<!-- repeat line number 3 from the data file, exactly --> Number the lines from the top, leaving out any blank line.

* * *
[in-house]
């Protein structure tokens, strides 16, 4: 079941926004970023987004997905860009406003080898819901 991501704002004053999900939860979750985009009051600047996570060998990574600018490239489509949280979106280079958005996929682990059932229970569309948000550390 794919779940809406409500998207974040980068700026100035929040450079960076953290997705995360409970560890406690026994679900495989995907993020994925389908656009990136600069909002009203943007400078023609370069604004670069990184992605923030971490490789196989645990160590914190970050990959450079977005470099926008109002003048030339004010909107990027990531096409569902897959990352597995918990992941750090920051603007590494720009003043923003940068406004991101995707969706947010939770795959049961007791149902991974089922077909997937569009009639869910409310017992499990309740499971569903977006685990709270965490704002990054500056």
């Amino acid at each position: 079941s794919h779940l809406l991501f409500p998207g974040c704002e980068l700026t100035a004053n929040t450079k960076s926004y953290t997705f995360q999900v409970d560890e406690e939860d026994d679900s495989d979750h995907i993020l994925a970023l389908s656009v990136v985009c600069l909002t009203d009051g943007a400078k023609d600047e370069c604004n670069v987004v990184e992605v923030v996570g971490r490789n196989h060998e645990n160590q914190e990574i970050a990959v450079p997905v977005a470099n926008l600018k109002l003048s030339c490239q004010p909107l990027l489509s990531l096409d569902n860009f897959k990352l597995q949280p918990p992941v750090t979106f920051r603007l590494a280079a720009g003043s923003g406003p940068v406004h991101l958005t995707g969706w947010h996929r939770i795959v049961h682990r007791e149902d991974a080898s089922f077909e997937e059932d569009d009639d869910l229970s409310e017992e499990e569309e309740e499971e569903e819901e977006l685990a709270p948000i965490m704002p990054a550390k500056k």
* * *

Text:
């Amino acid at each position: 079941s794919h779940l809406l991501f409500p998207g974040c704002e980068l700026t100035a004053n929040t450079k960076s926004y953290t997705f995360q999900v409970d560890e406690e939860d026994d679900s495989d979750h995907i993020l994925a970023l389908s656009v990136v985009c600069l909002t009203d009051g943007a400078k023609d600047e370069c604004n670069v987004v990184e992605v923030v996570g971490r490789n196989h060998e645990n160590q914190e990574i970050a990959v450079p997905v977005a470099n926008l600018k109002l003048s030339c490239q004010p909107l990027l489509s990531l096409d569902n860009f897959k990352l597995q949280p918990p992941v750090t979106f920051r603007l590494a280079a720009g003043s923003g406003p940068v406004h991101l958005t995707g969706w947010h996929r939770i795959v049961h682990r007791e149902d991974a080898s089922f077909e997937e059932d569009d009639d869910l229970s409310e017992e499990e569309e309740e499971e569903e819901e977006l685990a709270p948000i965490m704002p990054a550390k500056k």